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If your rims are rated for 110 PSIG, they should work with a load range G tire.

Discount Tire handled a tire change on a previous 5th wheel (Michelin XPS Ribs installed), but I did have to tell the kid to put the jack under the spring pad - he was getting ready to jack under the axle!!

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Old 11-11-2013, 04:40 PM   #10
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I'm also a fan of Discount Tire and their road hazard warranty but I have some friends that have been buying their tires from the local Ford dealer. Ford has a price match policy and offer a road hazard warranty similar to Discount. I don't know if GM or Dodge dealers offer tires or not.
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Old 11-11-2013, 07:57 PM   #11
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and I look for tires made in the USA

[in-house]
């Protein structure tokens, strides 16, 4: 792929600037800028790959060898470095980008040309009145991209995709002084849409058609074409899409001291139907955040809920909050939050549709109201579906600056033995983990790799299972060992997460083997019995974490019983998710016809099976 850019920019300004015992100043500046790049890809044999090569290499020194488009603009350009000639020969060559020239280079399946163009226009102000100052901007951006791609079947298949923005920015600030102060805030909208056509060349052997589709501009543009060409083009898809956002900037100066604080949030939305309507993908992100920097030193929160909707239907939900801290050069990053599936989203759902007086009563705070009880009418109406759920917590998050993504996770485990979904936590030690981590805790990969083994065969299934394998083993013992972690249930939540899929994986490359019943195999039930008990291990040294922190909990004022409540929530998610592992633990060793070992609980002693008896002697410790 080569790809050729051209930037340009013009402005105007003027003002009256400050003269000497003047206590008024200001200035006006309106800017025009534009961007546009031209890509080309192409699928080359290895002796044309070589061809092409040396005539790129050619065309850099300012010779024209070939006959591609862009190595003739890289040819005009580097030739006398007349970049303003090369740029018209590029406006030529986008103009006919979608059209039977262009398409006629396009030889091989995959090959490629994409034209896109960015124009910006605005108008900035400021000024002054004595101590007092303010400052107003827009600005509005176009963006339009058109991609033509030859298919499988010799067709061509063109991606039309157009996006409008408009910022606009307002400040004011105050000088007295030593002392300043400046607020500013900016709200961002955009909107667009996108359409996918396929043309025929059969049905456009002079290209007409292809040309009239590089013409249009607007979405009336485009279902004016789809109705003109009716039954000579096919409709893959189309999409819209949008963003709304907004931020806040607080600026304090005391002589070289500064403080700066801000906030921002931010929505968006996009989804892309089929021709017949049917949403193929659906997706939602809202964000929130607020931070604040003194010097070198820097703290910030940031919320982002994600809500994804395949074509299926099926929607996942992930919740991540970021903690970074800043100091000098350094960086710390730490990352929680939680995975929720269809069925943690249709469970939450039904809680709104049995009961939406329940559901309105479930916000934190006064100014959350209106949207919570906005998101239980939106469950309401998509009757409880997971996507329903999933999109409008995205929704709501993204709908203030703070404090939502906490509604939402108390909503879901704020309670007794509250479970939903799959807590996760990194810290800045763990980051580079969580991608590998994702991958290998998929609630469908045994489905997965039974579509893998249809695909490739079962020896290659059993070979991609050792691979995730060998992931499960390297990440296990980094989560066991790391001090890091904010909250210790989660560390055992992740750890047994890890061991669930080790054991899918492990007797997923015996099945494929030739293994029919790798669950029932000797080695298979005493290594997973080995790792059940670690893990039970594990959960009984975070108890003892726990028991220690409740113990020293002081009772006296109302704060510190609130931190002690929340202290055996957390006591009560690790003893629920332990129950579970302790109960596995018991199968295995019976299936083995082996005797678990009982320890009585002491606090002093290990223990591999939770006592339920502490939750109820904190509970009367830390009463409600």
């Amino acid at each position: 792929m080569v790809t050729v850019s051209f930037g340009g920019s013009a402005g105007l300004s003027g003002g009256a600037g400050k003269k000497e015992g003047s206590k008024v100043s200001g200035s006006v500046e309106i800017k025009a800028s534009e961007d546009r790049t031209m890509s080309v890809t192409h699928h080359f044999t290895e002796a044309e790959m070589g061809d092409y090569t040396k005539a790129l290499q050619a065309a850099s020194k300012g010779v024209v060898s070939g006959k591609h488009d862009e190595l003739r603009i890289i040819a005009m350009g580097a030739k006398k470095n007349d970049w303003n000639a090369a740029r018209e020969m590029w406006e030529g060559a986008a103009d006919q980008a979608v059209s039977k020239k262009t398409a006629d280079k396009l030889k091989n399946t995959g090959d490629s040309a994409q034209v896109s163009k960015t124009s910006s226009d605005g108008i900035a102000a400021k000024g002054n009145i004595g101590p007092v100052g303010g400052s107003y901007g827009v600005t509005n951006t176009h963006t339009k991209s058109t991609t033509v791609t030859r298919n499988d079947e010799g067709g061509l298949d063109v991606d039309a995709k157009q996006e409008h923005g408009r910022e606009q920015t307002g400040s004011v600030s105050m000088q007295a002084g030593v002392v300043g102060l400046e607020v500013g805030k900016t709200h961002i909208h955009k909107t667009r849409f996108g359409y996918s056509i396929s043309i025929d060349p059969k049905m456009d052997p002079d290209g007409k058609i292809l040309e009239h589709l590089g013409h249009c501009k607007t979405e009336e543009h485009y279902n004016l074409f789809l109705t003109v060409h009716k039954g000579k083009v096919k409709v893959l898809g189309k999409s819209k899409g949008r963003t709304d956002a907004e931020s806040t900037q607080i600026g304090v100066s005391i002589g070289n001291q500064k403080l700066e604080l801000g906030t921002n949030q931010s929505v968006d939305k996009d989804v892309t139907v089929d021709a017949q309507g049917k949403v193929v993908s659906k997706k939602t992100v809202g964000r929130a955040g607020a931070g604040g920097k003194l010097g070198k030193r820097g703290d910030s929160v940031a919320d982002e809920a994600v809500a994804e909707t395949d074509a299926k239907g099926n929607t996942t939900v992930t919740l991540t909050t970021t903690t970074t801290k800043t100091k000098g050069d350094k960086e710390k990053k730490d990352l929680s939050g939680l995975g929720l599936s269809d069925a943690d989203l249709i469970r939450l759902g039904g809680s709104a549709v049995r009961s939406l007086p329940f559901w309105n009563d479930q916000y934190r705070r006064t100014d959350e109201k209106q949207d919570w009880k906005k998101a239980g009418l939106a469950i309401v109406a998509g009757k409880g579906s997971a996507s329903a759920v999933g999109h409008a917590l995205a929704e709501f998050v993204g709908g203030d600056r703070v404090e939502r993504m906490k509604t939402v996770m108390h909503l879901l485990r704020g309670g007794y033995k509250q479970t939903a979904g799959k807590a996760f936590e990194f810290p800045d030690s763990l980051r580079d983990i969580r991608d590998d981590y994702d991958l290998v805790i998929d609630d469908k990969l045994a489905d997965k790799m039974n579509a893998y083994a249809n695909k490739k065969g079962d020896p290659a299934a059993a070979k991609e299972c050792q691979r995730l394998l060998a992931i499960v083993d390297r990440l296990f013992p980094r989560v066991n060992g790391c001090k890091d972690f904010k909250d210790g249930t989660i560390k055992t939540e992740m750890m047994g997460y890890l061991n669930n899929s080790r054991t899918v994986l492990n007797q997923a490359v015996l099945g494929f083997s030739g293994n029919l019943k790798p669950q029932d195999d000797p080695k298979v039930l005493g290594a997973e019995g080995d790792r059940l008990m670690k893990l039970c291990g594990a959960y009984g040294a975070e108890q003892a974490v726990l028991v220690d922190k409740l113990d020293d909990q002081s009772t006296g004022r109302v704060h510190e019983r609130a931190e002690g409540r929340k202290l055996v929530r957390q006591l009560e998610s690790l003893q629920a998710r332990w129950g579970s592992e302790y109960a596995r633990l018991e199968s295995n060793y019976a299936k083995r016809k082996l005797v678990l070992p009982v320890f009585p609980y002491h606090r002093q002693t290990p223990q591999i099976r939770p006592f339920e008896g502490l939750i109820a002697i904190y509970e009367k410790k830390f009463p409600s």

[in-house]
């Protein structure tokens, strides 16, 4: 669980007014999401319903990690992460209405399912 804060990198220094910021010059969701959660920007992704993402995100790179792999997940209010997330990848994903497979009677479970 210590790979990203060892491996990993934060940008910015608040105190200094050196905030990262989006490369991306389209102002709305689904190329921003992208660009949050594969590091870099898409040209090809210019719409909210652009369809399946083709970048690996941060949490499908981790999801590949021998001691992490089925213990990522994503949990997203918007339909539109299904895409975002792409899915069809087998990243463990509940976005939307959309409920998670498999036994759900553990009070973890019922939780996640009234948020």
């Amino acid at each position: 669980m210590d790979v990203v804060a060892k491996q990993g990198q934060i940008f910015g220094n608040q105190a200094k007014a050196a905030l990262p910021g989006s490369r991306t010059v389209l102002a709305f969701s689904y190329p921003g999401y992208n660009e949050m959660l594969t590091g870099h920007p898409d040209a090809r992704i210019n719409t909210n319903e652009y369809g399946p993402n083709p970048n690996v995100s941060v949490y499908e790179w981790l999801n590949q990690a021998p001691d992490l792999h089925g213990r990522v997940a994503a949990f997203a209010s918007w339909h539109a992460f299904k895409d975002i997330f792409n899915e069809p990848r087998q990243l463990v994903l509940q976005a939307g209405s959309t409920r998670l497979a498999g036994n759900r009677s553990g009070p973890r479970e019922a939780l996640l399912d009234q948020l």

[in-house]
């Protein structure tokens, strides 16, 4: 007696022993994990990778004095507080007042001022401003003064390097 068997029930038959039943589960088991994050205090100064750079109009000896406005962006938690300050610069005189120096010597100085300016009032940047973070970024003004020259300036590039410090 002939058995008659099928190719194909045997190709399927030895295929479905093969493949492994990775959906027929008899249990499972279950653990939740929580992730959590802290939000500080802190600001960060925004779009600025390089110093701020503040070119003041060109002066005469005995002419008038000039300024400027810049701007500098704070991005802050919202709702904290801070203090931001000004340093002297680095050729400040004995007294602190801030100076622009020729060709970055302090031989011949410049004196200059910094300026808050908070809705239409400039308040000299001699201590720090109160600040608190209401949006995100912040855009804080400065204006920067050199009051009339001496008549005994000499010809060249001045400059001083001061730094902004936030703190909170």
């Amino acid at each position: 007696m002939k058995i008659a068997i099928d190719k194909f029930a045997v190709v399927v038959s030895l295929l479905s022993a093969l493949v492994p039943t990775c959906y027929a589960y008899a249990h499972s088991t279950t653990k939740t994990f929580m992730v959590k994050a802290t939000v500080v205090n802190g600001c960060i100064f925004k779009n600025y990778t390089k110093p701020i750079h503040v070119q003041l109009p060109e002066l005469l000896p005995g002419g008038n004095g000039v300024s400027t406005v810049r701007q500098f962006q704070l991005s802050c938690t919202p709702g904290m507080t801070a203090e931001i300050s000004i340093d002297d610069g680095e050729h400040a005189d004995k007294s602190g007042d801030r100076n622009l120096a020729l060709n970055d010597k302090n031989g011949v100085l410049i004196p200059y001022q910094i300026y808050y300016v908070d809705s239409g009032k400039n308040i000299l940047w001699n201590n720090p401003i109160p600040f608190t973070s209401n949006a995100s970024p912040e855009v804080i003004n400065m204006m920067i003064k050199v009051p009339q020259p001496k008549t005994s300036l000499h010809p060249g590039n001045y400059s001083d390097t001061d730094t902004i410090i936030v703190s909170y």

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Old 11-11-2013, 08:06 PM   #12
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and I look for tires made in the USA
Which may or may not be a good thing!
Our previous set of Michelins (275/70 22.5's) were made in Spain. Never had a bit of trouble even though they were, with Michelins written permission, run 5 psi LOWER than the tire charts called for. Front tires needed 125 psi for the load, but wheels would only take 120.
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Old 11-12-2013, 02:30 PM   #13
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Discount Tire handled the installation on my toy hauler just fine. They had me pull in to an area in front of their bays and they looked just like a pit crew in swapping out all six tires. It took all of a half hour. I also obtained a great price on Bridgestone Duravis tires from them as well.
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Old 11-13-2013, 02:40 PM   #14
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Weigh your RV and then purchase tires to carry 125% or more of that weight. Ignore what the "so called experts" recommend. Most tires on RV's do not have enough carrying capacity.